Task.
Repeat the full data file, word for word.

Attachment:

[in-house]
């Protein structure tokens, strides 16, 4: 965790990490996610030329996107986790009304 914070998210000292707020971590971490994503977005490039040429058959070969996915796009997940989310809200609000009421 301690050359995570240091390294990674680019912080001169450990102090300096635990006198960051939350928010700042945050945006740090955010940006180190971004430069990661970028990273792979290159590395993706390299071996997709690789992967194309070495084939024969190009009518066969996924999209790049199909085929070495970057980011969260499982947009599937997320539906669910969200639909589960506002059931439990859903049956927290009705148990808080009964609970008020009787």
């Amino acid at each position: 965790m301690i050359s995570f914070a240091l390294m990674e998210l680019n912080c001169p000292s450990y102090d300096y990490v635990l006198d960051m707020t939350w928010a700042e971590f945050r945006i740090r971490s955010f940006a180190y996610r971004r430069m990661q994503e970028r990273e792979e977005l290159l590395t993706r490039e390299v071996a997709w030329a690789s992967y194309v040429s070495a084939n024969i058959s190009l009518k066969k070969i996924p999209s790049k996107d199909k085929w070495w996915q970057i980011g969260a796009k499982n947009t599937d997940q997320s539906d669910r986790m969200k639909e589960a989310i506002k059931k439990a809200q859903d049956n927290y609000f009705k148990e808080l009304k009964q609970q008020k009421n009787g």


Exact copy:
[in-house]
């Protein structure tokens, strides 16, 4: 965790990490996610030329996107986790009304 914070998210000292707020971590971490994503977005490039040429058959070969996915796009997940989310809200609000009421 301690050359995570240091390294990674680019912080001169450990102090300096635990006198960051939350928010700042945050945006740090955010940006180190971004430069990661970028990273792979290159590395993706390299071996997709690789992967194309070495084939024969190009009518066969996924999209790049199909085929070495970057980011969260499982947009599937997320539906669910969200639909589960506002059931439990859903049956927290009705148990808080009964609970008020009787």
């Amino acid at each position: 965790m301690i050359s995570f914070a240091l390294m990674e998210l680019n912080c001169p000292s450990y102090d300096y990490v635990l006198d960051m707020t939350w928010a700042e971590f945050r945006i740090r971490s955010f940006a180190y996610r971004r430069m990661q994503e970028r990273e792979e977005l290159l590395t993706r490039e390299v071996a997709w030329a690789s992967y194309v040429s070495a084939n024969i058959s190009l009518k066969k070969i996924p999209s790049k996107d199909k085929w070495w996915q970057i980011g969260a796009k499982n947009t599937d997940q997320s539906d669910r986790m969200k639909e589960a989310i506002k059931k439990a809200q859903d049956n927290y609000f009705k148990e808080l009304k009964q609970q008020k009421n009787g």